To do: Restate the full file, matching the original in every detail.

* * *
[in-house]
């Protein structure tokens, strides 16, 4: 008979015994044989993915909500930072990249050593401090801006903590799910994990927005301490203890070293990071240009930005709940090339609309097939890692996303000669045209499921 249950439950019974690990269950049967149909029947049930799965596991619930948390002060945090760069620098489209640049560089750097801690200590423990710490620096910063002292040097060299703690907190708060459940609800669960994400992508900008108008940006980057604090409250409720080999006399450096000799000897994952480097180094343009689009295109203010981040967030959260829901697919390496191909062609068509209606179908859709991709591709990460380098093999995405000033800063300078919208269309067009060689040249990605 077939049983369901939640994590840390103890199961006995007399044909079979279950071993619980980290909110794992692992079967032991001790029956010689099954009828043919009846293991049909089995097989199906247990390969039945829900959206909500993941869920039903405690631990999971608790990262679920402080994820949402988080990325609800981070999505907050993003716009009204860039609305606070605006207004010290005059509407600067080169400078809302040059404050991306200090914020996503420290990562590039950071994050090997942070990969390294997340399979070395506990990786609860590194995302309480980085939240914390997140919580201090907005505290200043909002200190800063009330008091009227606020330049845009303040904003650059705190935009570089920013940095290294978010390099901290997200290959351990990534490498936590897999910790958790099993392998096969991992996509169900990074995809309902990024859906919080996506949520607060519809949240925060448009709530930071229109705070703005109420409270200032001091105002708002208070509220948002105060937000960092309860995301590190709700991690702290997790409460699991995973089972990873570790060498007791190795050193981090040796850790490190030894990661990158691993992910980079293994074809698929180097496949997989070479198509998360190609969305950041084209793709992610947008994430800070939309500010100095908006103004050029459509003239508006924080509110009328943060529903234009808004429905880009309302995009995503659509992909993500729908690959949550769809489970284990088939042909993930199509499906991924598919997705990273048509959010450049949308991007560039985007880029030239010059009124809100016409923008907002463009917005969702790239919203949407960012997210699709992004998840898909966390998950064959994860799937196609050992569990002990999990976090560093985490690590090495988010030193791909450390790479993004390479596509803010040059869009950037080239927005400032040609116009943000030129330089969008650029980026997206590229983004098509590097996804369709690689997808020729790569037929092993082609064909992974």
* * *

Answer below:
[in-house]
């Protein structure tokens, strides 16, 4: 008979015994044989993915909500930072990249050593401090801006903590799910994990927005301490203890070293990071240009930005709940090339609309097939890692996303000669045209499921 249950439950019974690990269950049967149909029947049930799965596991619930948390002060945090760069620098489209640049560089750097801690200590423990710490620096910063002292040097060299703690907190708060459940609800669960994400992508900008108008940006980057604090409250409720080999006399450096000799000897994952480097180094343009689009295109203010981040967030959260829901697919390496191909062609068509209606179908859709991709591709990460380098093999995405000033800063300078919208269309067009060689040249990605 077939049983369901939640994590840390103890199961006995007399044909079979279950071993619980980290909110794992692992079967032991001790029956010689099954009828043919009846293991049909089995097989199906247990390969039945829900959206909500993941869920039903405690631990999971608790990262679920402080994820949402988080990325609800981070999505907050993003716009009204860039609305606070605006207004010290005059509407600067080169400078809302040059404050991306200090914020996503420290990562590039950071994050090997942070990969390294997340399979070395506990990786609860590194995302309480980085939240914390997140919580201090907005505290200043909002200190800063009330008091009227606020330049845009303040904003650059705190935009570089920013940095290294978010390099901290997200290959351990990534490498936590897999910790958790099993392998096969991992996509169900990074995809309902990024859906919080996506949520607060519809949240925060448009709530930071229109705070703005109420409270200032001091105002708002208070509220948002105060937000960092309860995301590190709700991690702290997790409460699991995973089972990873570790060498007791190795050193981090040796850790490190030894990661990158691993992910980079293994074809698929180097496949997989070479198509998360190609969305950041084209793709992610947008994430800070939309500010100095908006103004050029459509003239508006924080509110009328943060529903234009808004429905880009309302995009995503659509992909993500729908690959949550769809489970284990088939042909993930199509499906991924598919997705990273048509959010450049949308991007560039985007880029030239010059009124809100016409923008907002463009917005969702790239919203949407960012997210699709992004998840898909966390998950064959994860799937196609050992569990002990999990976090560093985490690590090495988010030193791909450390790479993004390479596509803010040059869009950037080239927005400032040609116009943000030129330089969008650029980026997206590229983004098509590097996804369709690689997808020729790569037929092993082609064909992974």